Who are nuclear weapons scientists? | Hugh Gusterson | TEDxFoggyBottom

Translator: Vytautė Marija Petručionytė
Reviewer: Ellen Maloney I’m an anthropologist. When you think of anthropologists,
you think of people who study cannibals in New Guinea, people in grass skirts in Samoa. I’ve spent my career
as an anthropologist studying American nuclear weapons scientists. I wanted to know why someone,
when they graduate from university would want to give the rest of their life to designing weapons
that could kill millions of people; what it feels like to do that for living; what effect it has on people
and how they talk about it. So, towards the end of the Cold War I started talking to weapons scientists
of the Lawrence Livermore Lab, about an hour east of San Francisco. I’ve also spent time
at the Los Alamos National Lab in New Mexico, where the weapons scientists
designed the weapons dropped on Hiroshima and Nagasaki. This resulted in a couple of books: Nuclear Rites and People of the Bomb, and I’m just finishing up a third book
on the nuclear weapons labs this summer. Anthropologists like to hang out
with the people they study, they like to follow them around, listen to what they say,
watch what they do, write it all down in notebooks. I obviously could not do that
with the weapons scientists. They work behind that barbed wire fence. They have top secret clearances,
which I didn’t have. Apart from being allowed to go
to the cafeteria at the lab, I wasn’t allowed inside the lab. So, how do you study people
when you can’t follow them to work? Well, I did a lot of interviews. When I arrived in Livermore,
I knew one person. He was the son
of a nuclear weapons scientist, and he introduced me to his father. His father was kind enough
to invite me to his house and spent three hours
telling me his life story. At the end of that evening he said, “Tomorrow I’ll call you
with the names and numbers of five colleagues,” which he did. They referred me to other people. Soon I had dozens of nuclear
weapons scientists, willing to talk to me. I also moved into housing, that I shared with people
who worked at the lab. Over a couple years
I lived in three different homes, with different people,
who worked at the lab. I went to church every Sunday if I could, met lots of weapons scientists at church
and tried to get to know the ministers, who had to minister the congregations
full of nuclear weapons scientists. Spent a lot of time in bars and cafes,
ran up quite a bar tab. And I even joined a baseball team
and a basketball team in the lab sports league to get to know people that way. So, what kind of people
are nuclear weapons scientists? And before I answer this, I want to pause a moment
and invite you to imagine what you think the answer will be. What are your stereotypes? What kind of people do you think they are? So, I assumed that they would be
right-winged republicans. And I was wrong. More of them were liberal
than conservative, some of them had protested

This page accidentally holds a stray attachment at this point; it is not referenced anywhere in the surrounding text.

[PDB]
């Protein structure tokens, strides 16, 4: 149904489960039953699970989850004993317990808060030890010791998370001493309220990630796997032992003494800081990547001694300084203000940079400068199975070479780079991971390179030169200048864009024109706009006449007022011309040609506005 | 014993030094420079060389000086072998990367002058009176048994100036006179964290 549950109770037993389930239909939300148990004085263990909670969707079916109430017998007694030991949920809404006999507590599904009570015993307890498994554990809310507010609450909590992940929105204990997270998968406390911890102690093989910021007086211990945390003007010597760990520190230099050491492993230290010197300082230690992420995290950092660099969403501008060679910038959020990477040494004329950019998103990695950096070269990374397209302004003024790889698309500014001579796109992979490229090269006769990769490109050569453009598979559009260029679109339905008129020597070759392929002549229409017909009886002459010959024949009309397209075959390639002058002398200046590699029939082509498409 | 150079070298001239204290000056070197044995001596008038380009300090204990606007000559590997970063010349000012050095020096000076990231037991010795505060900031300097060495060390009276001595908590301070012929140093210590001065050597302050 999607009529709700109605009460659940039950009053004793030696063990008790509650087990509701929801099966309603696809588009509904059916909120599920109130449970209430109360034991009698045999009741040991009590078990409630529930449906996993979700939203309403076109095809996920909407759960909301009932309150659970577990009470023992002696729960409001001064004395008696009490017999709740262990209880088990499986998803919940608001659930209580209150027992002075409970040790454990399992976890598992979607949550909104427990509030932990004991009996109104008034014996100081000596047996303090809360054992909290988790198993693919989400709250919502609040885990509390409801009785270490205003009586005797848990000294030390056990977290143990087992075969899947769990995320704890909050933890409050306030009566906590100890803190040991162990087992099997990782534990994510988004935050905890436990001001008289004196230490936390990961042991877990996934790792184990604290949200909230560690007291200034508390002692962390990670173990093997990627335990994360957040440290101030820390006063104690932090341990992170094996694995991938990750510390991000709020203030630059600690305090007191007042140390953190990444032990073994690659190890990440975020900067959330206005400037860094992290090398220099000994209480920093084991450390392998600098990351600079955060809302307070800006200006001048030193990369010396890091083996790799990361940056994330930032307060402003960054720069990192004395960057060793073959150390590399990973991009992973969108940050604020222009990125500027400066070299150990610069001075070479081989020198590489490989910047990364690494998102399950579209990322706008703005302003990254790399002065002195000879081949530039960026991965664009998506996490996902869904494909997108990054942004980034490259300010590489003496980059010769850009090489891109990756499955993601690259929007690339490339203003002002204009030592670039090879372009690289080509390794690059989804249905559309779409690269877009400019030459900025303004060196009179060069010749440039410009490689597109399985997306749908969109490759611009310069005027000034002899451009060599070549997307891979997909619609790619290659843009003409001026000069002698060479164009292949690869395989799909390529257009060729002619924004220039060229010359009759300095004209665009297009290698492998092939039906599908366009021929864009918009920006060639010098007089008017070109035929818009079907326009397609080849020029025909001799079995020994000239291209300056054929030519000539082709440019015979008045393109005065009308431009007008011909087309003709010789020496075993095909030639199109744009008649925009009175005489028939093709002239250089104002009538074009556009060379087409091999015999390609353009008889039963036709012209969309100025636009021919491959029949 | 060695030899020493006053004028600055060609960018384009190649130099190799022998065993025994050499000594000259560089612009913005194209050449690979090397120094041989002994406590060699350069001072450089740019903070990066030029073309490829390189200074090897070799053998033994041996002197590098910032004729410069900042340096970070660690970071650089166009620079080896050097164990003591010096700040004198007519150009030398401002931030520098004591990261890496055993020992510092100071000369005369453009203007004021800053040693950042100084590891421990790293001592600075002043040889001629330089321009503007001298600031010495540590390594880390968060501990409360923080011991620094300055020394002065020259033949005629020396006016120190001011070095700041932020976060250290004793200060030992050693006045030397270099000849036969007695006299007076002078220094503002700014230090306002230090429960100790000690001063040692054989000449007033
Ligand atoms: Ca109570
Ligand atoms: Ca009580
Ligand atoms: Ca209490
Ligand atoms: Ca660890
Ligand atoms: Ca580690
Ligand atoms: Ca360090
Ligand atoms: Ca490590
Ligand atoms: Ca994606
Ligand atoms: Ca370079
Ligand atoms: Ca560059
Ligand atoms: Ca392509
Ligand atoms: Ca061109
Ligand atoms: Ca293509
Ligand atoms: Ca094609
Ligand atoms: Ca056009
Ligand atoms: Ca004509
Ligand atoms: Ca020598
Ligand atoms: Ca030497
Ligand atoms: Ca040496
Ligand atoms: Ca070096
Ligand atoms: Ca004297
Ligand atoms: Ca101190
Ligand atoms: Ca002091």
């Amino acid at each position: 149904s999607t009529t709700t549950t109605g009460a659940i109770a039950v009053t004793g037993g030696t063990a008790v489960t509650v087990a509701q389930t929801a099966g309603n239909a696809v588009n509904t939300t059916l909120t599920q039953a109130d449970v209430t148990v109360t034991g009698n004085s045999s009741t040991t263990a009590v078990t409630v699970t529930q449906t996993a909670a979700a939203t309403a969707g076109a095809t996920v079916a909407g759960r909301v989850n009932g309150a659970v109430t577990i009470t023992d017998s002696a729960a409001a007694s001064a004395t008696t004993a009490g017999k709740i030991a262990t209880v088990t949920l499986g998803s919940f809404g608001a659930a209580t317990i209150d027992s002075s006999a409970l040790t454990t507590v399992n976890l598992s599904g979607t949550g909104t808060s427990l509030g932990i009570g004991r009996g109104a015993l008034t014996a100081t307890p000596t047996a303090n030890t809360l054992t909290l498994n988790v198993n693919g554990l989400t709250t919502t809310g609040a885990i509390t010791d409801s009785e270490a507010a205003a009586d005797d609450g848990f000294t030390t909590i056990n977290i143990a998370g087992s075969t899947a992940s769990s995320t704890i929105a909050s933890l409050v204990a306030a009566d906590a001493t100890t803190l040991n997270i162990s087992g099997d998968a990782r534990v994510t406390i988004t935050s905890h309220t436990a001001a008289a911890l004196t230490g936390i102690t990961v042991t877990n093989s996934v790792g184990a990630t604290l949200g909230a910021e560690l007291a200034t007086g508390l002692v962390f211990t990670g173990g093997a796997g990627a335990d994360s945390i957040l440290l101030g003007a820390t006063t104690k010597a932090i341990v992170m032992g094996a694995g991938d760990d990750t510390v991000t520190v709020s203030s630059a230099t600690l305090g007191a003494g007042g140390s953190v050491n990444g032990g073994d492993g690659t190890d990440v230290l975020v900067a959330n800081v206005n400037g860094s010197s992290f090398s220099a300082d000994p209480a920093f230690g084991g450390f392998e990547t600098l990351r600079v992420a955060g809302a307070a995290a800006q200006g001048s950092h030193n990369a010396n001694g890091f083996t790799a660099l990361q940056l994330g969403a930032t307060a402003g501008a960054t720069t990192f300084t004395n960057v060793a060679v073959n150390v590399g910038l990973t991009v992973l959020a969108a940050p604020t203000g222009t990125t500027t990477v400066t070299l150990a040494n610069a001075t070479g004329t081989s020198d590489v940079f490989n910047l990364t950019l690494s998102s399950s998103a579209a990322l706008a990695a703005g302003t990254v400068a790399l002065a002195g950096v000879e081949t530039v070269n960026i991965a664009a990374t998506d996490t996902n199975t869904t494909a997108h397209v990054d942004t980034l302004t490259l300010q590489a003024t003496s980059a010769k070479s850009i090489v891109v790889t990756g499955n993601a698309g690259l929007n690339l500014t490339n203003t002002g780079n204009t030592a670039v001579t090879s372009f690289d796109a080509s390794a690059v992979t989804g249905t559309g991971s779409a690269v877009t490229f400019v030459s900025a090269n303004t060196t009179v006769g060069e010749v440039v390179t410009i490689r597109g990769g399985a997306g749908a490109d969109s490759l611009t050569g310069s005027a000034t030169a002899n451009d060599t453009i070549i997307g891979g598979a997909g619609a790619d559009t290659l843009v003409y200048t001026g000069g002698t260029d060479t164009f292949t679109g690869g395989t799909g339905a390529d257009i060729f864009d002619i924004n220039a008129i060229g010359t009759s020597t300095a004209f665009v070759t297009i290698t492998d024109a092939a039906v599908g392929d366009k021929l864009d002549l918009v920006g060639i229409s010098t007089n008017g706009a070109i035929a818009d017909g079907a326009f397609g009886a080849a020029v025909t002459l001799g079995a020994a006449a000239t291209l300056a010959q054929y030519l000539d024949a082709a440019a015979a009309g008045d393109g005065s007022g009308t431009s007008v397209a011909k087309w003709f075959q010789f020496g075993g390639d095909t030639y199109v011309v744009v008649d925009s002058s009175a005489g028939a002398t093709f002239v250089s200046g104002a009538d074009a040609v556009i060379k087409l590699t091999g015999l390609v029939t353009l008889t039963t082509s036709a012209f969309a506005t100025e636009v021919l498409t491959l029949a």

the Vietnam War as students, they’d been active
in the civil rights movement, they gave to environmental causes, they supported women’s rights. Now, some were conservatives as well, but most of the ones I got to know
actually were liberals. Vastly more of them were men than women, and that represents the demographics
of American physics. About 70% of the scientists
I talked to were active Christians, in mainline denominations: Catholics,
Methodists, Presbyterians, Episcopalians. There are quite a number of Jews
as well, a lot of Mormons, – there’s a big Mormon
church in Livermore – and a couple of Buddhists. So, they weren’t political ideologues, they didn’t do this because they felt
passionately hostile to Communism. They didn’t do it because they were
ultra-nationalist Americans. They did it out of of pragmatic sense, If you asked them, “Do nuclear
weapons keep the peace?” They thought that they were making devices that just pragmatically forced
countries to behave themselves, and not attack each other. So, when I asked them,
when they came grad school, why they decided to accept a job
at a nuclear weapons lab, they didn’t talk much
about the politics of it. They didn’t say, “Well, I really wanted
to design nuclear weapons.” They talked about
the attractive ambiance of the lab, this laid-back atmosphere. You didn’t have to wear a tie to work. There’s this strong emphasis on team work. The lab had cutting-edge technology,
super computers, the latest lasers, and so on. I interviewed a professor at a university, who trained a number of people
who went on to work at the weapons labs. And he commented
that it was a kind of paradox that it was his kinder, gentler students who went on to become weapons scientist. He told me that the cut-throat,
aggressive, ultra-competitive students went on to become professors. (Laughter) And what did they say
about the ethics of their work? In every life history,
as I was gathering it, I would ask them, “So, do you think
about the ethics of your work when you’re offered the job? Did you work through that?” And over and over again,
I heard the same thing, “You know, you’re lucky
that you’re talking to me, because I think
about the ethics of my work, but my colleagues
don’t think about it like I do.” So I soon realized that they were thinking
about the ethics of the work, but the lab didn’t create a space where they could talk
about that collectively. As I hinted, they believe that nuclear weapons
keep the peace and save lives. I made a point of asking
weapons scientist, “Do you think weapons
you work on will ever be used?” And they said, “No, of course not.” I asked if they had nightmares
about nuclear war. “No, of course not.” Some of them told me that it’s actually
more ethical to work on nuclear weapons than on conventional weapons. They told me, if you work on
land mines or napalm, you’re creating weapons